Spike

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Are you sure you are not having episodes of atrial fibrillation? Sometimes they shock your heart to get that to stop. If it continues it makes you feel awful. Your heart still pumps but it goes very fast and can make you feel short of breath and tired. Usually it can be controlled with meds. If it continues you have a greater risk of throwing a blood clot. If you are having sinus tachycardia (which most of have) I can't imagine why they would shock your heartl.

Don't be afraid to ask alot of questions.

Dawn

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Hi Amber,

I am an emergency room nurse (a disabled er nurse now). I remember in nursing school they taught us that when the heartrate is over 150, the heart is going so fast that you can't tell what kind of rhythm, so we treat all fast heart rates as SVT's. Supraventricular tachycardia are beats that origionate inthe ventricles, the bottom chambers of the heart. First they try meds to slow the rate and if not they try cardioversion, which is what shocking the heart is. Most of the time that makes the heart stop for a couple of seconds and then it starts again and is in a sinus rhythm, beating like it is supposed to.

Most of us have sinus tachycardia, which origionates in the sinus node, in the atrium, the top chambers of the heart where the beats are supposed to origionate. Shocking doesn't help this kind of tachy. A patient told me that it feels like a mule is kicking you in the chest.

I am not trying to scare you Amber. But you need to check into why they want to shock your heart, even if it means seeing another doctor. I don't take any medication or let the doc's do anything to me unless I agree that I need it or it might help. So many patients do not know that they have rights. And like someone else said, sorry I can't remember who it was, we know a whole lot more about our bodies and our conditions than most doctors.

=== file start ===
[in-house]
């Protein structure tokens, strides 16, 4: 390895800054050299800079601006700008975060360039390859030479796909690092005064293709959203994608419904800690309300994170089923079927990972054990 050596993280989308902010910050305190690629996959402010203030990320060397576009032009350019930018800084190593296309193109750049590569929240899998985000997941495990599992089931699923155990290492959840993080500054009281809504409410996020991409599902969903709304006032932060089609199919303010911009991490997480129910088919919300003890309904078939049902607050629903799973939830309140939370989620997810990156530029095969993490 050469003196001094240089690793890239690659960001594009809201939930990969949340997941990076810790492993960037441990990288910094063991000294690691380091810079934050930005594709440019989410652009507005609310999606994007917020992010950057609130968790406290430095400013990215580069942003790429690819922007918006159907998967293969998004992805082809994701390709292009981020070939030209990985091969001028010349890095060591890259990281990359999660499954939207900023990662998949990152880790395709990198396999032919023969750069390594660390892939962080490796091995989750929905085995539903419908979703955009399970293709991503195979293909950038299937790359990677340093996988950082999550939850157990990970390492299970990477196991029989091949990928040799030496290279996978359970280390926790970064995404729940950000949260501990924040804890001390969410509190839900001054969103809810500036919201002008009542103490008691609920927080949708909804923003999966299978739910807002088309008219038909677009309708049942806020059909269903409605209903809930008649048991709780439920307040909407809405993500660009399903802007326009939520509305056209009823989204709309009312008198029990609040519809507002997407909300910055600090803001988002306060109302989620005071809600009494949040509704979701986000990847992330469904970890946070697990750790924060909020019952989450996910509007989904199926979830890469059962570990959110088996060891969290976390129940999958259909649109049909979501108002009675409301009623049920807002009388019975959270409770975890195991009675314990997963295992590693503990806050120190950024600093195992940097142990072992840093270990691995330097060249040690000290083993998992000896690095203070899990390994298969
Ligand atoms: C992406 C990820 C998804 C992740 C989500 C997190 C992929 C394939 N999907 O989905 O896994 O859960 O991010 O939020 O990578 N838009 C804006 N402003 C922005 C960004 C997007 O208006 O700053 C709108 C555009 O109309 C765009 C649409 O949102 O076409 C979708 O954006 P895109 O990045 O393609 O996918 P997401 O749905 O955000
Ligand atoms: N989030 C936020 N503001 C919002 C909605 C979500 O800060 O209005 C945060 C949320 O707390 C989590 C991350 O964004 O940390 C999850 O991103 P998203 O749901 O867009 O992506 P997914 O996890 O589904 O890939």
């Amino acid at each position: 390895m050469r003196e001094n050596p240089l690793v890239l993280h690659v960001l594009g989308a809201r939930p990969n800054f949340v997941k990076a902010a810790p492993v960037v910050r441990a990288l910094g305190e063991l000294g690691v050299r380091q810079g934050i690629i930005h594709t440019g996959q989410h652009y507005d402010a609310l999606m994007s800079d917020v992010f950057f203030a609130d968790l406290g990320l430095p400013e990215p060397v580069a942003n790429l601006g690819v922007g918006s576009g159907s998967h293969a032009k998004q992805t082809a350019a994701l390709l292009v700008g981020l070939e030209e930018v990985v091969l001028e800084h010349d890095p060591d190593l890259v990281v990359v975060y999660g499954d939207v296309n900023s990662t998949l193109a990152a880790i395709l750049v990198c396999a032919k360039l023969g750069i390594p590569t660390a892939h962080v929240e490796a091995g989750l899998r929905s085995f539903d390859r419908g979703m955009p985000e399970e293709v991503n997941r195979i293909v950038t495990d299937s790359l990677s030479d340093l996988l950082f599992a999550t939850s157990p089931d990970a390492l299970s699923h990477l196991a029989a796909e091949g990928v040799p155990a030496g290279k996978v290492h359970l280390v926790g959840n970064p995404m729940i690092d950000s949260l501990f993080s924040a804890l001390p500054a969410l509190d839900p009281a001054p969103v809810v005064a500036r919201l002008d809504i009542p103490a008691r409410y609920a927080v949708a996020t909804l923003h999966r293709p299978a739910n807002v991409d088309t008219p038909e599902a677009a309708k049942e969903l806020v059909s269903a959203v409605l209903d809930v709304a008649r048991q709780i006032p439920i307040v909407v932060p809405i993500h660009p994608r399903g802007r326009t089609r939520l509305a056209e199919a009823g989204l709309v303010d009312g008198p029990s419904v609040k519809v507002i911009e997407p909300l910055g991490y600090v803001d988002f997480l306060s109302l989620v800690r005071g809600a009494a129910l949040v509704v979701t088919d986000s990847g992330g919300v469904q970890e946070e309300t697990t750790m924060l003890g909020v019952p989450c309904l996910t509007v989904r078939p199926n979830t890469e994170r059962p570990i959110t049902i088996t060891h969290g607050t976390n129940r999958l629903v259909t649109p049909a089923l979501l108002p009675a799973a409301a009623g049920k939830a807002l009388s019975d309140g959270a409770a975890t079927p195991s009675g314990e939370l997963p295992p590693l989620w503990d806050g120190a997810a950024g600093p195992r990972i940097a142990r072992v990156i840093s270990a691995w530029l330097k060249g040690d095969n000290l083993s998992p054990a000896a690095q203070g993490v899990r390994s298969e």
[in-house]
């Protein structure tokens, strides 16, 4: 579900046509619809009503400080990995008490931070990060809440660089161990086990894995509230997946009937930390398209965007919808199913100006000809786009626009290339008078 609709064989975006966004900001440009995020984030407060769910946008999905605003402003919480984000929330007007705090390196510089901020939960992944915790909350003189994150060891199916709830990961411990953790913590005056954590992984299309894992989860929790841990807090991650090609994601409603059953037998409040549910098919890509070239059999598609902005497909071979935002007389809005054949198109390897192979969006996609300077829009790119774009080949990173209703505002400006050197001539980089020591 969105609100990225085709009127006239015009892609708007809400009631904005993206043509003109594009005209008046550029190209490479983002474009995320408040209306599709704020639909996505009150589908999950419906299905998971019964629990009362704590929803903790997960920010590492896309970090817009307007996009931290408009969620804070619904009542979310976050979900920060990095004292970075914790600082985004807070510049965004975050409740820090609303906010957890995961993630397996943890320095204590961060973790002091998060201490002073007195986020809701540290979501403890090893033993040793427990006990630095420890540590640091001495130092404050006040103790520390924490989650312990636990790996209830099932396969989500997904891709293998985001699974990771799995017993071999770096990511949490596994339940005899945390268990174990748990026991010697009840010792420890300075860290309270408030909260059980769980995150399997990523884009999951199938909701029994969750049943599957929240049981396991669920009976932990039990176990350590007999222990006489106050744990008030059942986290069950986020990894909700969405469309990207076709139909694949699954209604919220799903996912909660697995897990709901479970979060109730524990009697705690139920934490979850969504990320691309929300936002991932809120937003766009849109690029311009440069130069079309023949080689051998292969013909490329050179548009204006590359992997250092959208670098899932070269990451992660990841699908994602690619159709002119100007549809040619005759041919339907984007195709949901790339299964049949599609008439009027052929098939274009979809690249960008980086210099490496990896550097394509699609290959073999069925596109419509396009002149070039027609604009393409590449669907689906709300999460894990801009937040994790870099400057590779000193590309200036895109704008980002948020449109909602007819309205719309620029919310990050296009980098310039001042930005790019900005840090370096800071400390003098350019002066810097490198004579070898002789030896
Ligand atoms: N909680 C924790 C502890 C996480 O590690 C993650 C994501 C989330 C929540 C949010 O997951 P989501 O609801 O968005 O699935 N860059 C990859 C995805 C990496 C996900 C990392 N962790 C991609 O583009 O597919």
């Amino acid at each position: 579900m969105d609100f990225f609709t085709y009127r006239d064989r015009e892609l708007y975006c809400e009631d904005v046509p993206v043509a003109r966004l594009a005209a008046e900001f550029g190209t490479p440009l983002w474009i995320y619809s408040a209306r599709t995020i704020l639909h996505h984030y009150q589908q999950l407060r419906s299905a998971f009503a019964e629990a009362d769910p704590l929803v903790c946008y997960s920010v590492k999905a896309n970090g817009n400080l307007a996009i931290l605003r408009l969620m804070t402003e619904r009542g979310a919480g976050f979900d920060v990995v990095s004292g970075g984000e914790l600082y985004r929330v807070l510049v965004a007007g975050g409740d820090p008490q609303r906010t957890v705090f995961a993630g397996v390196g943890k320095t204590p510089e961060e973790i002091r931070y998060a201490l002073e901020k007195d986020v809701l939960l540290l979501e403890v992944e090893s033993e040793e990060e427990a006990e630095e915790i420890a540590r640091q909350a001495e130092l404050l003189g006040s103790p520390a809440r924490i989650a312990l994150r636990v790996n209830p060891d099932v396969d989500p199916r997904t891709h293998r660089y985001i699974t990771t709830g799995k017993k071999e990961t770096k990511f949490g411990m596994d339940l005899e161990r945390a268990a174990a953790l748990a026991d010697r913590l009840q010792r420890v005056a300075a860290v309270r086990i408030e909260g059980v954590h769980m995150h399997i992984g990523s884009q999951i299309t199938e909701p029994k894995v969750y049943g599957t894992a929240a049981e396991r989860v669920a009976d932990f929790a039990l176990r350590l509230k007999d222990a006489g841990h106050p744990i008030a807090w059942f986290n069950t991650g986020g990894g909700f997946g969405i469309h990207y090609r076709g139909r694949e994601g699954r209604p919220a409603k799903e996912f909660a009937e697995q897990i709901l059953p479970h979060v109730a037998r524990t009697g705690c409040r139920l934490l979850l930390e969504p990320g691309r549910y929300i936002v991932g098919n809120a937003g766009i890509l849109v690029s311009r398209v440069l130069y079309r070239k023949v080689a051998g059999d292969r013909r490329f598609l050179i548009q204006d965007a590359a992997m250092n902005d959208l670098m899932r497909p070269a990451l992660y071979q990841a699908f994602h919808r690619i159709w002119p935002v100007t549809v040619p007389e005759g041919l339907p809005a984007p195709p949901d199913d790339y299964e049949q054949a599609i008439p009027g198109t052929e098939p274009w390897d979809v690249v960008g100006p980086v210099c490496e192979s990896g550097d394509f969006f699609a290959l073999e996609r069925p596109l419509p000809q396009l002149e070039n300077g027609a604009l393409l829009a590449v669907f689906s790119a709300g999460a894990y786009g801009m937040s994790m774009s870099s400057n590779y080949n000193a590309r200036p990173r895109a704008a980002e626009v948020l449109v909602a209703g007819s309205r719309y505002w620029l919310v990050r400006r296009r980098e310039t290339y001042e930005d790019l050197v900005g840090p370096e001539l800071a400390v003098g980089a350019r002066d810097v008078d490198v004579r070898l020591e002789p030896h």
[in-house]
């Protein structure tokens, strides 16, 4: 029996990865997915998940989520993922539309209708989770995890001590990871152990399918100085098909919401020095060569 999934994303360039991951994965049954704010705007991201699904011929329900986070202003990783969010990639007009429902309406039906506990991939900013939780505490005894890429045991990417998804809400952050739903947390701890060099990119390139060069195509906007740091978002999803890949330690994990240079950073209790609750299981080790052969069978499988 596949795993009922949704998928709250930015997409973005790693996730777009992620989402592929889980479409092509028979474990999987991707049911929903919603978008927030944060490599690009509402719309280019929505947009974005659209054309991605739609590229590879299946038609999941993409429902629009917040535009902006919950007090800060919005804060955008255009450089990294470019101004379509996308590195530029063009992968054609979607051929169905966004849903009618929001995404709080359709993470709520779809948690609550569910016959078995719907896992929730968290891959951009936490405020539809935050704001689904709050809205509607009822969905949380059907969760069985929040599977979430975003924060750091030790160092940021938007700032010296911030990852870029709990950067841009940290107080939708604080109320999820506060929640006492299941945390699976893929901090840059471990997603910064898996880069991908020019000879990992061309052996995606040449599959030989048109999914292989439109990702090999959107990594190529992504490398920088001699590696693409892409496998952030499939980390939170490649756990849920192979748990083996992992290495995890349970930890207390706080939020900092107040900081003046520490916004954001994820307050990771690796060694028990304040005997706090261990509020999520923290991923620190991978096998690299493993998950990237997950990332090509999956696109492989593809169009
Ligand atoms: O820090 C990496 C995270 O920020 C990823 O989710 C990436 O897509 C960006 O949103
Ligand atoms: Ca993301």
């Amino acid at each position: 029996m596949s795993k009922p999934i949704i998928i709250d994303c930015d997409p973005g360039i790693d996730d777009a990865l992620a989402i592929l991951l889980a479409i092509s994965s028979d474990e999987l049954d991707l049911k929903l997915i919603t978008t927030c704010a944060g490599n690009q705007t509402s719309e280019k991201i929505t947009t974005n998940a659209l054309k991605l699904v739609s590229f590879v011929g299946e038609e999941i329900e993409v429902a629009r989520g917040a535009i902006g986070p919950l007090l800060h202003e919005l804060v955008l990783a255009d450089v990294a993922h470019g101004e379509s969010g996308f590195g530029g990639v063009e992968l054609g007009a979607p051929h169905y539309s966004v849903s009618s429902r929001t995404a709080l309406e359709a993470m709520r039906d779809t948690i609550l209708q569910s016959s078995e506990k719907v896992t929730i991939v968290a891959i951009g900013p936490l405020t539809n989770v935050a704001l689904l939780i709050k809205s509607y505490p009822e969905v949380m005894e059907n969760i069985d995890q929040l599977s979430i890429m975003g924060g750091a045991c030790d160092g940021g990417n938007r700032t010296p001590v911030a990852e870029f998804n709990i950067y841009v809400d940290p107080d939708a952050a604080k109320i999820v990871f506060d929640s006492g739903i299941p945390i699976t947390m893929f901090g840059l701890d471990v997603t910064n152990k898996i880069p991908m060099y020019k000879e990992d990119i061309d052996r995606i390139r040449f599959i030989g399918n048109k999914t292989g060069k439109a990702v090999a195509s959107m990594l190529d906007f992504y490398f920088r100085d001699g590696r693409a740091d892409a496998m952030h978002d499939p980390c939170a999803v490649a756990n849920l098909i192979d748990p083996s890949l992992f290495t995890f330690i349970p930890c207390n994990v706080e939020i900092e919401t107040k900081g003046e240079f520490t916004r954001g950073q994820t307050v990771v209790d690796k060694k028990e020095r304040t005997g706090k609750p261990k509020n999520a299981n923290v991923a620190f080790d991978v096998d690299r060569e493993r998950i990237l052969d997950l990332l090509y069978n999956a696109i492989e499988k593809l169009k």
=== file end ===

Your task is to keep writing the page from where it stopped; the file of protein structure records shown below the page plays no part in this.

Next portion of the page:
Don't let them shock your heart unless you know that that is what you need done.

Hope this helps. Good luck,

Donna

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Hi Amber,

Sorry you're feeling frustrated. Most of us (if not all of us!) can relate to feeling frustrated and not making progress with the drs appointments. I would definitely get a second opinion, especially if your doctor doesn't specialize in dysautonomia. Maybe he is thinking about an ablation, which generally doesn't help POTS. You can read about it on the DINET page - or print it out and bring it to your doctor. And remember: you don't have to agree to any surgical procedure that you're not comfortable with.

-Rita

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Hi Amber :)

If the 'shocking' your doctor is referring to is actually is being cardioverted, I was was cardioverted twice(at one time). My heart was racing upwards of 240 bpm. The medications given would not bring it down so I was cardioverted once (which didn't work) and then again (which did). I don't remember much about it.....just remember waking up in the Cardiac Unit :angry:

My understanding at the time was that the heart cannot continue to beat effectively at those rates.....and if medications don't work then they use cardioversion. Mind you, this was quite a few years ago....